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Letter to the Editor

A Case of Caffeine Intolerance With Long-Term Use of Fluoxetine

Faraz Jamal, BS; Aishwarya Durgam; Genesy Aickareth; Rishika Bajaj, MD; and Maju Mathews, MD

Published: June 1, 2017

A Case of Caffeine Intolerance With Long-Term Use of Fluoxetine

To the Editor: Caffeine is the most widely consumed central nervous system (CNS) stimulant. At least 1 caffeinated beverage is consumed daily by 75%-98% of youth.1

The cytochrome P450 (CYP1) family of enzymes, also known as CYP450 enzymes, has been linked to drug metabolism. Previous literature has shown that CYP450 enzymes effect numerous drug-drug interactions. Here, we describe the case of a young woman who developed caffeine intolerance following long-term use of fluoxetine.


Case report. Ms A, an 18-year-old Southeast Asian woman, had been treated for depression (DSM-5 criteria) for over a year with fluoxetine. Her symptoms of depression included low mood with anxiety and crying spells, inability to relax, and worrying about minor things. She also reported a decline in her grades. She had no medical conditions or history of substance use. Her mother had a history of major depression and anxiety. Ms A’s symptoms had initially responded to fluoxetine, but she reported a worsening of symptoms a year after starting treatment. The dose of fluoxetine was increased to 40 mg/d, to which she responded.

Incidentally, she reported that about 8 months after starting fluoxetine, she could not drink coffee anymore. She would become extremely nervous, jittery, agitated with racing thoughts, and unable to sleep with very small amounts of coffee. This was unusual for her, as she loved coffee and was used to drinking a lot of coffee previously. It was concluded that she had symptoms of caffeine intoxication on drinking even small amounts of coffee and hence could not tolerate any amount of caffeine. This inability to tolerate coffee was seen when Ms A was rechallenged with coffee. It is also possible that some of the symptoms of anxiety the patient experienced and was treated for could have arisen from caffeine intolerance.


Caffeine is metabolized by CYP1A2.2 It is one of the most abundant CYP liver enzymes and is responsible for metabolism of several critically important medications. Certain medications, including antidepressants such as fluvoxamine and fluoxetine, antiarrhythmics (mexiletine), and bronchodilators such as theophylline, have been reported to be potent inhibitors of this isoenzyme.3 This activity might have important clinical implications, since medications that are metabolized by, or bind to, the same CYP enzyme have high potential for pharmacokinetic interactions due to inhibition of drug metabolism. Nicotine is also a CYP1A2 inducer, and use of medications like clozapine might necessitate dose adjustments in smokers. Pharmacokinetic interactions at the CYP1A2 enzyme level may cause toxic effects during concomitant administration of caffeine and certain drugs used for cardiovascular, CNS, gastrointestinal, infectious, respiratory, and skin disorders. Thus, patients who present with symptoms of increased caffeine intake and are taking medications that inhibit CYP1A2 enzymes should be advised to decrease their caffeine intake.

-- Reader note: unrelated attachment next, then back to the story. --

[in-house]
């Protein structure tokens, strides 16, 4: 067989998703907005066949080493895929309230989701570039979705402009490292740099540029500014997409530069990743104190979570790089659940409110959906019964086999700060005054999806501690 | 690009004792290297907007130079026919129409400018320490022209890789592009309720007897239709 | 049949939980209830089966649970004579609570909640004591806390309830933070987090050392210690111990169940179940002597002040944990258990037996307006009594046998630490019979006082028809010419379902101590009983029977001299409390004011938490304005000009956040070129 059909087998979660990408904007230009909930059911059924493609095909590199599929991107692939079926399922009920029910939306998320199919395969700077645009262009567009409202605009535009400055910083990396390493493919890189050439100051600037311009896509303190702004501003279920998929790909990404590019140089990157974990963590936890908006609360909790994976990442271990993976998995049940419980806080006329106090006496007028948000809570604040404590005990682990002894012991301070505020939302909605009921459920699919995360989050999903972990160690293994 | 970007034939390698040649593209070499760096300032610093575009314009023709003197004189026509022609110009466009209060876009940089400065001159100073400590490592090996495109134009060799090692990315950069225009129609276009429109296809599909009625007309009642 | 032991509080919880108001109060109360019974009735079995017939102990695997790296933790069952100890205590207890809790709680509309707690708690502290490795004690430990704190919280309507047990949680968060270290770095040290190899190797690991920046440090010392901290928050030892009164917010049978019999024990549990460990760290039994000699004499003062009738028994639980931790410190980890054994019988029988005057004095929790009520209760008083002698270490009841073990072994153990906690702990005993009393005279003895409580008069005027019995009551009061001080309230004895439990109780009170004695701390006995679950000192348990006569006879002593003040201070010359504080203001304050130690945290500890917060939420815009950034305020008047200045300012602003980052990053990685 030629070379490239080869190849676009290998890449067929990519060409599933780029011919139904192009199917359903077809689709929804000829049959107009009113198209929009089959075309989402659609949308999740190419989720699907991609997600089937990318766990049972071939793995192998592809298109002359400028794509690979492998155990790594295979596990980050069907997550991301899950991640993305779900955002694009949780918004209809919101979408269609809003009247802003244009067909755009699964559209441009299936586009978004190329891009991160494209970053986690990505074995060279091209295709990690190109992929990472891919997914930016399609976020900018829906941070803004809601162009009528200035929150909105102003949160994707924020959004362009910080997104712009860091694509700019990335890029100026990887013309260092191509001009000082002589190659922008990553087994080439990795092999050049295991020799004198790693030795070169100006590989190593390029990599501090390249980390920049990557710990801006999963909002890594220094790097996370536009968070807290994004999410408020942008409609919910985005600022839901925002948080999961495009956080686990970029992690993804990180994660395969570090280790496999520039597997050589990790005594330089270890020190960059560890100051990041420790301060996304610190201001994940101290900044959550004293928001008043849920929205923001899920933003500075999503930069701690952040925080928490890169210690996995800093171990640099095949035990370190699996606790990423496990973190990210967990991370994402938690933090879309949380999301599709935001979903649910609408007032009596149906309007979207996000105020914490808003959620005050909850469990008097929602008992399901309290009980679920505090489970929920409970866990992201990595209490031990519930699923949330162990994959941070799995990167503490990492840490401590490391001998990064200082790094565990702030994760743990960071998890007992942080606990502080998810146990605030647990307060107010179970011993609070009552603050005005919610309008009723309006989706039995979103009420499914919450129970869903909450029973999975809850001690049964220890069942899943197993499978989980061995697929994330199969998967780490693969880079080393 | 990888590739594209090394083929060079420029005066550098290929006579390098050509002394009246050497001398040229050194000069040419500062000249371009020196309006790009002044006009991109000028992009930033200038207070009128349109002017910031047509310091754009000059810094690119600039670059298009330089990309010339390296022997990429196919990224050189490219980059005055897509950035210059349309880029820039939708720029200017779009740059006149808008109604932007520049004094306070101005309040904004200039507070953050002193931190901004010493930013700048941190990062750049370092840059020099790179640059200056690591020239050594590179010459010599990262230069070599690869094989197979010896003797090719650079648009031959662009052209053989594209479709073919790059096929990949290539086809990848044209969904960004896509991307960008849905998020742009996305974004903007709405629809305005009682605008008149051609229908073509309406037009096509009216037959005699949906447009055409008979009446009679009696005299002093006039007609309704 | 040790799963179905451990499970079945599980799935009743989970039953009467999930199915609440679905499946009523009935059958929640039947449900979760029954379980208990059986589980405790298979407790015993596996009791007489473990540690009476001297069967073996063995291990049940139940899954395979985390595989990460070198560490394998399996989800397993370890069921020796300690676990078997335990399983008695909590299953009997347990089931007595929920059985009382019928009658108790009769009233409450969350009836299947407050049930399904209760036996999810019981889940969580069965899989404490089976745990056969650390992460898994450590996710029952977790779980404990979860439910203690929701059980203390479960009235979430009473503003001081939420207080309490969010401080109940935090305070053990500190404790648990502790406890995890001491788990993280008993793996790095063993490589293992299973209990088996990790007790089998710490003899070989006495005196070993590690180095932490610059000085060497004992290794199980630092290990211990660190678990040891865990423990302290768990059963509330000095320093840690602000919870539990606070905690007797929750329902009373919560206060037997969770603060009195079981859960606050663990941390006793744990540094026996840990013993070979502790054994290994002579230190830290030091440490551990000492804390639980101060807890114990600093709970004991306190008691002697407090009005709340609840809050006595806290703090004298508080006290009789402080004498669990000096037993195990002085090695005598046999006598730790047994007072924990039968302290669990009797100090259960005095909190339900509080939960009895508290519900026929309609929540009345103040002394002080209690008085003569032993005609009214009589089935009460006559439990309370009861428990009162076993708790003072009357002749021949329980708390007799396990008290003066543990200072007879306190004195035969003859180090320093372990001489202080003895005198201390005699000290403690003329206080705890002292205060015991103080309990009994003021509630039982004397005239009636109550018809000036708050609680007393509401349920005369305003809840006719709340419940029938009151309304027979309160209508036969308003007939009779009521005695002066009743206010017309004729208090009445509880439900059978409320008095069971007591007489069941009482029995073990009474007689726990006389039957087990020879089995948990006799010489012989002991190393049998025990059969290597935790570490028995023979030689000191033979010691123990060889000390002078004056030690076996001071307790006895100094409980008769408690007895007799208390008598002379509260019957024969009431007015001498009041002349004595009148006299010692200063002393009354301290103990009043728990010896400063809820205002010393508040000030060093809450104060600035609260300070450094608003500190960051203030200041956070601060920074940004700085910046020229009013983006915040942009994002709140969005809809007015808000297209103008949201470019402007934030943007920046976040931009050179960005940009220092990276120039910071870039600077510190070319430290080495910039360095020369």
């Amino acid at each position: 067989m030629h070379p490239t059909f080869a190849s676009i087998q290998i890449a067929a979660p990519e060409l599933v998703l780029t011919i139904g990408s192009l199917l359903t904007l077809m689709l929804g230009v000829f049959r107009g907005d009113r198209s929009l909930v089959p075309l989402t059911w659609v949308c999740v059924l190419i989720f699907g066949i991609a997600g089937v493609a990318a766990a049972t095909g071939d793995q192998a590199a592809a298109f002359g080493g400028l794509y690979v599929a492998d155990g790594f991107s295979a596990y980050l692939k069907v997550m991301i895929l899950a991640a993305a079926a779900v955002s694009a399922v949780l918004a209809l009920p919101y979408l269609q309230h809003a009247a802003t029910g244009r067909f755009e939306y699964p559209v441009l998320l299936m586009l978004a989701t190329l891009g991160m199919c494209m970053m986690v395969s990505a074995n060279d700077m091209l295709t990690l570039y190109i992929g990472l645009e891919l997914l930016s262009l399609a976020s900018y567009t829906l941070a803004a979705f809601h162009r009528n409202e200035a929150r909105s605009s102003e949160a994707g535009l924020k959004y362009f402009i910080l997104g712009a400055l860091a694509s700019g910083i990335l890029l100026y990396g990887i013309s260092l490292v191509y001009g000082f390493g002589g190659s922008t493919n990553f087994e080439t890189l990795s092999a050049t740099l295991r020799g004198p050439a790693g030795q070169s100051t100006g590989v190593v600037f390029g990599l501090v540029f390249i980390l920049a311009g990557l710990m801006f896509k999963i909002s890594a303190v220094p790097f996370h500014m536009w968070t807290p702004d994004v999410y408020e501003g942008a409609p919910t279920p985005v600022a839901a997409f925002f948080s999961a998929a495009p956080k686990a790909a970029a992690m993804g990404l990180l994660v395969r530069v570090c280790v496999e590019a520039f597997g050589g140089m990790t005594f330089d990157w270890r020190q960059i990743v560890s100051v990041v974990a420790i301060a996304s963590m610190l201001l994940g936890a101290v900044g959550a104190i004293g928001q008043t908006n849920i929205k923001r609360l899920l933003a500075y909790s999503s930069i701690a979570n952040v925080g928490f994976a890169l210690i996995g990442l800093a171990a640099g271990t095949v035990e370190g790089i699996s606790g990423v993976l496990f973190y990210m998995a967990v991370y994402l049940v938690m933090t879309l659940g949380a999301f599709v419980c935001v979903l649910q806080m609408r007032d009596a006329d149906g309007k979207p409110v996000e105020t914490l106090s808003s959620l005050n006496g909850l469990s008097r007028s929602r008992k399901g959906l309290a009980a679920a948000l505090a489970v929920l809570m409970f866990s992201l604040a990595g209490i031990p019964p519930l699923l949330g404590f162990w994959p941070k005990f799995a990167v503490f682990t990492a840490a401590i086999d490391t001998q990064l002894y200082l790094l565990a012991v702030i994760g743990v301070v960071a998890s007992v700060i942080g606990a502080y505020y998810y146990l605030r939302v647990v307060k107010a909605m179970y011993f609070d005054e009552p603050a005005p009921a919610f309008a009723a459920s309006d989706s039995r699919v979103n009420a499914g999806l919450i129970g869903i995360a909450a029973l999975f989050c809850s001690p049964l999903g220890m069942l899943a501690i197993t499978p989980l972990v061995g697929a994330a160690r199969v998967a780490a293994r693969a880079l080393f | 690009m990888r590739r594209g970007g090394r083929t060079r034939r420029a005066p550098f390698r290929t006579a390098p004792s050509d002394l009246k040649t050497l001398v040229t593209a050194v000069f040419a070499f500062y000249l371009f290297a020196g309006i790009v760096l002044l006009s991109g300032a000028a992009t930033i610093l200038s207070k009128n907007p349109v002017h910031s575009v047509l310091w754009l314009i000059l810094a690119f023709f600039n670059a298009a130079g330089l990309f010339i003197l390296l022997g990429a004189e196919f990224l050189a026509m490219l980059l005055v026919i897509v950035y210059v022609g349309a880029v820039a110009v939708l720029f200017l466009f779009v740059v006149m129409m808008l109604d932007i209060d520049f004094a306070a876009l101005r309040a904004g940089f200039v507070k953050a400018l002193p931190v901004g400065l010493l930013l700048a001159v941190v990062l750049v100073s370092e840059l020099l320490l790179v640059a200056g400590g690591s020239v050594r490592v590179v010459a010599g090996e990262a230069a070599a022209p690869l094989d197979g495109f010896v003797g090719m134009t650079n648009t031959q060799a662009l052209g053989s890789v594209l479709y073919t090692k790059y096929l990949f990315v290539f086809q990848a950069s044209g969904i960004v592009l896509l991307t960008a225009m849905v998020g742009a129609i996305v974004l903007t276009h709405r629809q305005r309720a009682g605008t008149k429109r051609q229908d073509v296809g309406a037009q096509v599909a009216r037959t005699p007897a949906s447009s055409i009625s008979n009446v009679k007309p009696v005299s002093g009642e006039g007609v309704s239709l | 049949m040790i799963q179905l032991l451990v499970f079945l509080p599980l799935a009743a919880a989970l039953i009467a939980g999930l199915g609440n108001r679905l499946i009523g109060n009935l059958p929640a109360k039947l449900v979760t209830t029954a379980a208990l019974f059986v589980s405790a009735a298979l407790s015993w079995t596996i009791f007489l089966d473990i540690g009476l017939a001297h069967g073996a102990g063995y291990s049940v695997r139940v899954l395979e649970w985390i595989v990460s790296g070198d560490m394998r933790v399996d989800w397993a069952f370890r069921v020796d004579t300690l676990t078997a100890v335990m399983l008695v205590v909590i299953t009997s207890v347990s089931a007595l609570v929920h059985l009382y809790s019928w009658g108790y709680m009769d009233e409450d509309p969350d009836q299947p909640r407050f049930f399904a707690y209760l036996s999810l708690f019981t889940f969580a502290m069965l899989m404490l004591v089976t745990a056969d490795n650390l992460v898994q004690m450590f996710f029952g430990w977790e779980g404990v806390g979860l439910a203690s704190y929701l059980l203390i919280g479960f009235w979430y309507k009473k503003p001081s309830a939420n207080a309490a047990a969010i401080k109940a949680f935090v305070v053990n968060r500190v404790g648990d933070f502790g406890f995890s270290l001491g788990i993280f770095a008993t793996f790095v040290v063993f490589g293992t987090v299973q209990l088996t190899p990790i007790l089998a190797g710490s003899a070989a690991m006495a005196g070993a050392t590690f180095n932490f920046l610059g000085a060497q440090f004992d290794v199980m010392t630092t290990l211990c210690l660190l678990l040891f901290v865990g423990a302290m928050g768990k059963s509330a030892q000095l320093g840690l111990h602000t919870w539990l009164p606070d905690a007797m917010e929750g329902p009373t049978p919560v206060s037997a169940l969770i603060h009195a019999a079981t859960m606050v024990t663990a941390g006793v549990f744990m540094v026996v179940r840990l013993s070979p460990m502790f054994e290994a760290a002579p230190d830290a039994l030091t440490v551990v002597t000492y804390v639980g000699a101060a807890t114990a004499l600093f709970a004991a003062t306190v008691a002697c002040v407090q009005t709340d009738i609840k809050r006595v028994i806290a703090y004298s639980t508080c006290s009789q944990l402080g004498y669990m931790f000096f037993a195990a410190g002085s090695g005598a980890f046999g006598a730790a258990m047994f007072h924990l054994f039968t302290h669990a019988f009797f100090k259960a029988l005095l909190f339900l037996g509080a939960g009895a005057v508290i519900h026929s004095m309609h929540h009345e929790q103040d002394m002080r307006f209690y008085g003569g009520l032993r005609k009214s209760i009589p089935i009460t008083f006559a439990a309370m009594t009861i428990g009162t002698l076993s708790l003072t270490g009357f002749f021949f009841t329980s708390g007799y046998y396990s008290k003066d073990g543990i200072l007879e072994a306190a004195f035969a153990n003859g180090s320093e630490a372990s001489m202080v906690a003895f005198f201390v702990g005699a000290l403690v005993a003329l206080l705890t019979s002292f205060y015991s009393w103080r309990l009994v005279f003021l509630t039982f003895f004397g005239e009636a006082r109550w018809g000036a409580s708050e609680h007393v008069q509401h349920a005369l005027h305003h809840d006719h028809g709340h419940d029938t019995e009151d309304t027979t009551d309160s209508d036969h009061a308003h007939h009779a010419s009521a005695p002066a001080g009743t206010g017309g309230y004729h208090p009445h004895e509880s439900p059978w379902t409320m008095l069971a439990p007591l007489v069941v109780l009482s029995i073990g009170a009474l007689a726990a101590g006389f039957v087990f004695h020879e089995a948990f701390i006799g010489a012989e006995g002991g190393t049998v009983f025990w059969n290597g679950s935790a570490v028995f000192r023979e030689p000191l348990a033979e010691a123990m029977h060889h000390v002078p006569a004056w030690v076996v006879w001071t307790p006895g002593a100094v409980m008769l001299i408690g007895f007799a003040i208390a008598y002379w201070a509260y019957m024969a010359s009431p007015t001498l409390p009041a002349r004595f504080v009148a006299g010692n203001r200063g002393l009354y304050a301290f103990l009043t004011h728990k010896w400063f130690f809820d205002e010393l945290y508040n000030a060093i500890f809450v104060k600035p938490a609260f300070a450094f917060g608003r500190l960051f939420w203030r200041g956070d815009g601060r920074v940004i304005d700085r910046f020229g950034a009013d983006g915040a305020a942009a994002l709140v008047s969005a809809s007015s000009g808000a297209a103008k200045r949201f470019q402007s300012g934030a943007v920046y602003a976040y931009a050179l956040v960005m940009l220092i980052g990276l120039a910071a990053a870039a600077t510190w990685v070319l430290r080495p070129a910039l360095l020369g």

We recommend that whenever a patient presents with any side effects of medications, an accurate and thorough history be taken, with an emphasis on the temporal onset of symptoms in relation to medication changes or adjustments. The possibility of drug-drug interaction should always be considered.


1. Carrillo JA, Benitez J. CYP1A2 activity, gender and smoking, as variables influencing the toxicity of caffeine. Br J Clin Pharmacol. 1996;41(6):605-608. PubMed doi:10.1046/j.1365-2125.1996.35418.x

2. Carrillo JA, Benitez J. Clinically significant pharmacokinetic interactions between dietary caffeine and medications. Clin Pharmacokinet. 2000;39(2):127-153. PubMed doi:10.2165/00003088-200039020-00004

3. Jeppesen U, Gram LF, Vistisen K, et al. Dose-dependent inhibition of CYP1A2, CYP2C19 and CYP2D6 by citalopram, fluoxetine, fluvoxamine and paroxetine. Eur J Clin Pharmacol. 1996;51(1):73-78. PubMed doi:10.1007/s002280050163

Faraz Jamal, BSa

Aishwarya Durgama

Genesy Aickaretha

Rishika Bajaj, MDa

Maju Mathews, MDa

aPinnacle Behavioral Health, Marlton, New Jersey

Potential conflicts of interest: None.

Funding/support: None.

Informed consent: Consent was obtained from the patient and her guardian to publish the case report.

Published online: June 1, 2017.

Prim Care Companion CNS Disord 2017;19(3):16l02045

© Copyright 2017 Physicians Postgraduate Press, Inc.

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